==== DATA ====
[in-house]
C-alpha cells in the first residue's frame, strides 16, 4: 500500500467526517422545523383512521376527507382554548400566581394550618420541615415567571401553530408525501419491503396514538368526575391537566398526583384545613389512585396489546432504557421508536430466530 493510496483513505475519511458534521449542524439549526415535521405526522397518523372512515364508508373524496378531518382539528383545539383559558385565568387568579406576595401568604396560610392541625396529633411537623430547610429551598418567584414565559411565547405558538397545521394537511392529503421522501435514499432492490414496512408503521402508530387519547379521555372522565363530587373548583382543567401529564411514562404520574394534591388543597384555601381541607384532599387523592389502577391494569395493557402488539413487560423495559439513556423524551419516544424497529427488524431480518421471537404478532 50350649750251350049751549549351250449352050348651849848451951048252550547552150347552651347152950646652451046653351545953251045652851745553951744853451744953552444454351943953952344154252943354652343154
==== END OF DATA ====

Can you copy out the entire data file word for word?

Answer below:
[in-house]
C-alpha cells in the first residue's frame, strides 16, 4: 500500500467526517422545523383512521376527507382554548400566581394550618420541615415567571401553530408525501419491503396514538368526575391537566398526583384545613389512585396489546432504557421508536430466530 493510496483513505475519511458534521449542524439549526415535521405526522397518523372512515364508508373524496378531518382539528383545539383559558385565568387568579406576595401568604396560610392541625396529633411537623430547610429551598418567584414565559411565547405558538397545521394537511392529503421522501435514499432492490414496512408503521402508530387519547379521555372522565363530587373548583382543567401529564411514562404520574394534591388543597384555601381541607384532599387523592389502577391494569395493557402488539413487560423495559439513556423524551419516544424497529427488524431480518421471537404478532 50350649750251350049751549549351250449352050348651849848451951048252550547552150347552651347152950646652451046653351545953251045652851745553951744853451744953552444454351943953952344154252943354652343154